Consumer attitudes in the U.S. are changing, he said, with a good example being the increase in the U.S. savings rate. But is this a permanent shift, or will consumers go back to old behavior? Meldrum notes that this may be a permanent shift, as U.S. consumer confidence remains at recession levels.
However, we are now in recovery – widespread panic or fear have replaced with grumbling acceptance. We are in for a long adjustment period, as uncertainties provide “headwinds” for full emergence from the recession. Concerns about different government (Washington, D.C.) policies, employment figures, and so on are creating uncertainties that will slow growth.
Meldrum sees a possibility that the recovery will not be a “V”, or a “U”, or a “W”, but rather a square-root sign as these headwinds “flatten” the cycle. He expects five years of growth before peak, and he expects that much of that growth will be in the developing world. He sees business investment in the U.S. as likely to be muted in favor of the developing world.
However, Meldrum said, there is a positive offset. The wealth levels in many parts of Asia, Latin America, and perhaps even Africa are rising, and this will lead to more consumption from those regions, especially for products that communicate, entertain, and are cheap; exactly those products that are based on semiconductors.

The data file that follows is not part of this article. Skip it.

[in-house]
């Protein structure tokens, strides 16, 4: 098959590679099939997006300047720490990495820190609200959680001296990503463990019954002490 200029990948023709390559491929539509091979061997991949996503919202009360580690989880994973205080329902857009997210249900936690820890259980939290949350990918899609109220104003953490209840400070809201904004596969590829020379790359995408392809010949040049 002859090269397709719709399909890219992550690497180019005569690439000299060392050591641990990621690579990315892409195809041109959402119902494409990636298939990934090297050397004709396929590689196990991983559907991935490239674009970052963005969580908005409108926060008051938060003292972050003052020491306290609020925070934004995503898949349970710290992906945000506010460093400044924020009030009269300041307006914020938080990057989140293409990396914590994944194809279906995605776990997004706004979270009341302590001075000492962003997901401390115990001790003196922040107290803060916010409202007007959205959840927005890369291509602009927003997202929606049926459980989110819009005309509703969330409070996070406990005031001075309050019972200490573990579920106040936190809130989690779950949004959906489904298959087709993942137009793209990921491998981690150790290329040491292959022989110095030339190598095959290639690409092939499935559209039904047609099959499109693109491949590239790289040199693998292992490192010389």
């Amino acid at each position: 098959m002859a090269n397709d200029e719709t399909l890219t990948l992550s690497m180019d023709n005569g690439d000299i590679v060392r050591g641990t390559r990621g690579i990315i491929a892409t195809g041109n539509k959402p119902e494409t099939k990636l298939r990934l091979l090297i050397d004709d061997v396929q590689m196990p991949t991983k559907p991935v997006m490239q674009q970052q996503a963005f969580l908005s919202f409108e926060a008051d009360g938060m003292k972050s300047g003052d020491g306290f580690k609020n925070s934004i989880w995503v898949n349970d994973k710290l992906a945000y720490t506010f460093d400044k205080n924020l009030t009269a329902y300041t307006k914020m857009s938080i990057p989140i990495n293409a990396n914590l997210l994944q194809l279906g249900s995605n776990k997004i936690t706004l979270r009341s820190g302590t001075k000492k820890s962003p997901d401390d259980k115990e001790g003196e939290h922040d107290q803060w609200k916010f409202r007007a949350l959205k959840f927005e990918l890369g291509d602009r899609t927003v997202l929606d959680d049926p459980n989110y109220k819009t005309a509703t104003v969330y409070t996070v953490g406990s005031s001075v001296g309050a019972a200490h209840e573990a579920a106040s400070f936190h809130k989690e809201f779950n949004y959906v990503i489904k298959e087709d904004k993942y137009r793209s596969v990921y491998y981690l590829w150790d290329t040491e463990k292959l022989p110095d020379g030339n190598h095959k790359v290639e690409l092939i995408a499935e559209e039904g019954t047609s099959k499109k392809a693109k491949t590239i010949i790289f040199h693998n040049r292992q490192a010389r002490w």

Meldrum closed in noting that the semiconductor industry made the most rapid adjustment of output in the world during this recession. Even with the steep “V” curve in MSI measures of wafer output, Meldrum notes that the trend from 2005 to 2015 in volume of MSI growth will be about 6%.
The morning ISS session was closed by Bill McClean, president of IC Insights, who noted that 2009 was only the third time that electronic systems production decreased. But, he said, 15% semiconductor growth for 2010 is a conservative estimate.
In support of this, McClean offered the example that global recessions lead to pent-up demand, and that 2010 should be “booming” year based on the growth experienced immediately after the last three recessions.
For example, McClean said, we have just gone through the worst global recession in 63 years, and cell phone unit sales are down all of 5%. And by the way, the smartphone share of demand is now up to 22%. In a recovery, this segment will demand a lot of silicon. PC shipments, McClean said, are flat – in the worst recession in 63 years. He is forecasting about 10% PC growth, but it could be more.
So, McClean said, this industry had the two worst declines (4Q08, 1Q09) in its history, but they were immediately followed but the two best quarters ever. We are back to where we were in 3Q08, but the global recovery is just starting.
“We took 6% of our fab capacity offline,” he said, but 300 mm is sold out for 4Q09. There will be excess demand and constrained capacity, so he expects ASPs to rise – the long-term CAGR for IC units is still 9-10%, and he sees pricing up about the same.
McClean closed by saying that he expects at least 45% growth in capex spending in 2010, followed by at least 25% in 2011. But it will take some time, he said, for the industry to catch up with the missed investment over these last two years.
Source : SEMI